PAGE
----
Yesterday Amazon released an eBook reader/service called Kindle. Yesterday a lot of people wrote reviews of Kindle. Yesterday barely anyone on the planet had actually used Kindle, but they just couldn’t wait to tell you how much it sucked.
There’s a lot of premature hating going on. Hypercritical negativity is in season among a large set of the web’s independent tech observers.
Most of the 300 reviews on Amazon’s Kindle product page were overwhelmingly negative. Most of the blog posts on the web were overwhelmingly negative. Much of the tech news/review sites were overwhelmingly negative. Again, few people had actually used a Kindle. And none of the reviewers had a chance to live with one yet.
One thing we have all had a chance to live with are books and newspapers. They’re stacks of dead trees. Bulky blocks of words. They take up a lot of space, need to be pushed around by plane and truck, and quickly fill up your carry on if you want to take more than a couple with you. When you buy a book, you’re buying a tiny piece of furniture that you usually carry with you the rest of your life. Moving? Time to pack up the books!
I know book lovers like to talk about the permanence of books, but I think that’s overrated and over-romanticized. Some people love to build extensive physical libraries to house their books. Not me. I’d prefer to read it and move on. Sure I could buy a book, read it, and sell it or give it to a friend or a library, but I’m just looking for the knowledge, not the inventory or an exit strategy.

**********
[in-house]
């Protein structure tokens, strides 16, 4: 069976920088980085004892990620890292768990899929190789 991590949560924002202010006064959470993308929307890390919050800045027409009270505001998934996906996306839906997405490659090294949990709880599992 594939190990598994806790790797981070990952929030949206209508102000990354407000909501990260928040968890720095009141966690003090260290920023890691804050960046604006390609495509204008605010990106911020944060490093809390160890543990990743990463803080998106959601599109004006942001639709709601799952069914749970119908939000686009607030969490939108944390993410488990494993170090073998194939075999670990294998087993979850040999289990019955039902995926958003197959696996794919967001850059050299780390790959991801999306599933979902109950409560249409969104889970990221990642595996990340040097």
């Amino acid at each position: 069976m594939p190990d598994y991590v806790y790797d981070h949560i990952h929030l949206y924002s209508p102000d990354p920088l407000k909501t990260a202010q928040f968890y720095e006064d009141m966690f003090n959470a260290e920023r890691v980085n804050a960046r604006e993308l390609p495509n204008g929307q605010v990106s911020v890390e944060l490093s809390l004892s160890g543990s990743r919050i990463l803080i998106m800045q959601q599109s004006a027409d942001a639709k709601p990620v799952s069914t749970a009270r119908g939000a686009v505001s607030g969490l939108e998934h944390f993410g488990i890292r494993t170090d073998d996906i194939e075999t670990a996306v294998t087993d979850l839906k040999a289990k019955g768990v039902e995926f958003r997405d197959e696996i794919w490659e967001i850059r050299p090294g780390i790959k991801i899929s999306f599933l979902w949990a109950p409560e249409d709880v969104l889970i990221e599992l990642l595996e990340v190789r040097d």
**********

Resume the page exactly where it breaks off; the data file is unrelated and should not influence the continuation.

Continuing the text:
That’s not to say books are bad. Books are wonderful, important things. But they’re also terrible at a lot of things. You can’t search paper. You can’t bring that many with you at once. They suck up valuable resources in production and transportation. They take up a lot of space. They leave an artifact when you’re done with them.
I’m not suggesting we get rid of books as we know them. Ever. I’m suggesting there’s plenty of room for another model that shines the spotlight on convenience rather than the legacy attributes of print.
The Kindle sounds like a really interesting device with an interesting value proposition. It’s not tethered to a computer. That’s big. It’s more about the convenience and benefits — your books, small size, instant new books, morning paper delivery — than the physical product or the technology.
Kindle isn’t the first eBook reader, but it’s the first portable bookstore. That’s novel. A book in 60 seconds whenever I want it at used-bookstore prices. And the daily push newspaper feature sounds like one hell of a bonus. I love getting the paper, but I hate getting the paper. What a complete waste of resources just so I can get yesterday’s news. I like that there’s some genuinely new thinking behind Kindle. We should embrace this, not tear it to shreds before it even has a chance.
So I’m going to withhold judgement. Our Kindle arrives today. We’re going to live with it for a while and then we’ll write an honest review. Until then…
Full Disclosure: Jeff Bezos is an investor in 37signals.